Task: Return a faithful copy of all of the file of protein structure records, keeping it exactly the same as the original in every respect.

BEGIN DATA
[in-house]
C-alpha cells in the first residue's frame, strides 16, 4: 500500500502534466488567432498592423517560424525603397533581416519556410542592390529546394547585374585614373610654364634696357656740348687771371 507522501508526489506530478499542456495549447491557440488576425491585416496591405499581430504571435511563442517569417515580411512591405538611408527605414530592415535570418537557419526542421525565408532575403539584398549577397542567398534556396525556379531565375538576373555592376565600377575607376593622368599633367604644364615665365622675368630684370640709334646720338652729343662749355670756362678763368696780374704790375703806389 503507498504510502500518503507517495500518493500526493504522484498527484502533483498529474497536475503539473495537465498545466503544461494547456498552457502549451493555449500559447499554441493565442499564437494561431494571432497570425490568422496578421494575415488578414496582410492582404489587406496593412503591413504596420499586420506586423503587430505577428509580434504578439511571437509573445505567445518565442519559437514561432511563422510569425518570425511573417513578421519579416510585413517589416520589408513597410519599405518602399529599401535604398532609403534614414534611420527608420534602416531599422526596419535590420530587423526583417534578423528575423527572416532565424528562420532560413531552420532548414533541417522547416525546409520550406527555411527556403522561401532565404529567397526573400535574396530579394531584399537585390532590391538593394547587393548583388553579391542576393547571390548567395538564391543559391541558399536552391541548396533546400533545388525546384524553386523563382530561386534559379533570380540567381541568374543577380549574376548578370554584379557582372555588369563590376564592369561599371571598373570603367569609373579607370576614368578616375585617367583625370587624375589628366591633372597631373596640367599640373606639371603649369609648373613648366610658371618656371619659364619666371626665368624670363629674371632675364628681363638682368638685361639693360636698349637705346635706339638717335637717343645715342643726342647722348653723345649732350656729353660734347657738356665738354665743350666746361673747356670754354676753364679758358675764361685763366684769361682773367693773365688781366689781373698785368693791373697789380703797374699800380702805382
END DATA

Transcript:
[in-house]
C-alpha cells in the first residue's frame, strides 16, 4: 500500500502534466488567432498592423517560424525603397533581416519556410542592390529546394547585374585614373610654364634696357656740348687771371 507522501508526489506530478499542456495549447491557440488576425491585416496591405499581430504571435511563442517569417515580411512591405538611408527605414530592415535570418537557419526542421525565408532575403539584398549577397542567398534556396525556379531565375538576373555592376565600377575607376593622368599633367604644364615665365622675368630684370640709334646720338652729343662749355670756362678763368696780374704790375703806389 503507498504510502500518503507517495500518493500526493504522484498527484502533483498529474497536475503539473495537465498545466503544461494547456498552457502549451493555449500559447499554441493565442499564437494561431494571432497570425490568422496578421494575415488578414496582410492582404489587406496593412503591413504596420499586420506586423503587430505577428509580434504578439511571437509573445505567445518565442519559437514561432511563422510569425518570425511573417513578421519579416510585413517589416520589408513597410519599405518602399529599401535604398532609403534614414534611420527608420534602416531599422526596419535590420530587423526583417534578423528575423527572416532565424528562420532560413531552420532548414533541417522547416525546409520550406527555411527556403522561401532565404529567397526573400535574396530579394531584399537585390532590391538593394547587393548583388553579391542576393547571390548567395538564391543559391541558399536552391541548396533546400533545388525546384524553386523563382530561386534559379533570380540567381541568374543577380549574376548578370554584379557582372555588369563590376564592369561599371571598373570603367569609373579607370576614368578616375585617367583625370587624375589628366591633372597631373596640367599640373606639371603649369609648373613648366610658371618656371619659364619666371626665368624670363629674371632675364628681363638682368638685361639693360636698349637705346635706339638717335637717343645715342643726342647722348653723345649732350656729353660734347657738356665738354665743350666746361673747356670754354676753364679758358675764361685763366684769361682773367693773365688781366689781373698785368693791373697789380703797374699800380702805382